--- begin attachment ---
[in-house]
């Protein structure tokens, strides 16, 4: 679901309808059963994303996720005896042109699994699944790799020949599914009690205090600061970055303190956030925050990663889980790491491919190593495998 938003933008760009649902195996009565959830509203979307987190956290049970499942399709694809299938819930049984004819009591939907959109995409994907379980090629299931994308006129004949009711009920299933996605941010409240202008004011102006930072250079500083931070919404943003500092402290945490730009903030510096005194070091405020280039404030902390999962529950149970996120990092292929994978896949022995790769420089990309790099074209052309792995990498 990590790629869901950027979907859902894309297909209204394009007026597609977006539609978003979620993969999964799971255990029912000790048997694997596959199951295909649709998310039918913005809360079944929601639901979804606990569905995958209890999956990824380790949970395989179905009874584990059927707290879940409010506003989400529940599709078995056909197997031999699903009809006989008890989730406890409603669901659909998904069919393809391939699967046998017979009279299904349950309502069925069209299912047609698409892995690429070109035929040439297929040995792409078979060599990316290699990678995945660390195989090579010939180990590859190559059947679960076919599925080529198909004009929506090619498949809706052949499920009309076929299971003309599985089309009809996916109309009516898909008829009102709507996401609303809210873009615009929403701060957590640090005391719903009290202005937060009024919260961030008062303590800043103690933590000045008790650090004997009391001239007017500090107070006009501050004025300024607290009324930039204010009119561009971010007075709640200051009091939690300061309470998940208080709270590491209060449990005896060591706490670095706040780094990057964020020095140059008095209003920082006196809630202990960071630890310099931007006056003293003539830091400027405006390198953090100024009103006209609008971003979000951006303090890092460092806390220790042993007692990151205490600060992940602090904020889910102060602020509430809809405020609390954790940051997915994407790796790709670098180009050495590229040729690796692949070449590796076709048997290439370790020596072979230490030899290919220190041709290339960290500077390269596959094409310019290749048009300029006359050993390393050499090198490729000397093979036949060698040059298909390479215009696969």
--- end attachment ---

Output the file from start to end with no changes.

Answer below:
[in-house]
């Protein structure tokens, strides 16, 4: 679901309808059963994303996720005896042109699994699944790799020949599914009690205090600061970055303190956030925050990663889980790491491919190593495998 938003933008760009649902195996009565959830509203979307987190956290049970499942399709694809299938819930049984004819009591939907959109995409994907379980090629299931994308006129004949009711009920299933996605941010409240202008004011102006930072250079500083931070919404943003500092402290945490730009903030510096005194070091405020280039404030902390999962529950149970996120990092292929994978896949022995790769420089990309790099074209052309792995990498 990590790629869901950027979907859902894309297909209204394009007026597609977006539609978003979620993969999964799971255990029912000790048997694997596959199951295909649709998310039918913005809360079944929601639901979804606990569905995958209890999956990824380790949970395989179905009874584990059927707290879940409010506003989400529940599709078995056909197997031999699903009809006989008890989730406890409603669901659909998904069919393809391939699967046998017979009279299904349950309502069925069209299912047609698409892995690429070109035929040439297929040995792409078979060599990316290699990678995945660390195989090579010939180990590859190559059947679960076919599925080529198909004009929506090619498949809706052949499920009309076929299971003309599985089309009809996916109309009516898909008829009102709507996401609303809210873009615009929403701060957590640090005391719903009290202005937060009024919260961030008062303590800043103690933590000045008790650090004997009391001239007017500090107070006009501050004025300024607290009324930039204010009119561009971010007075709640200051009091939690300061309470998940208080709270590491209060449990005896060591706490670095706040780094990057964020020095140059008095209003920082006196809630202990960071630890310099931007006056003293003539830091400027405006390198953090100024009103006209609008971003979000951006303090890092460092806390220790042993007692990151205490600060992940602090904020889910102060602020509430809809405020609390954790940051997915994407790796790709670098180009050495590229040729690796692949070449590796076709048997290439370790020596072979230490030899290919220190041709290339960290500077390269596959094409310019290749048009300029006359050993390393050499090198490729000397093979036949060698040059298909390479215009696969």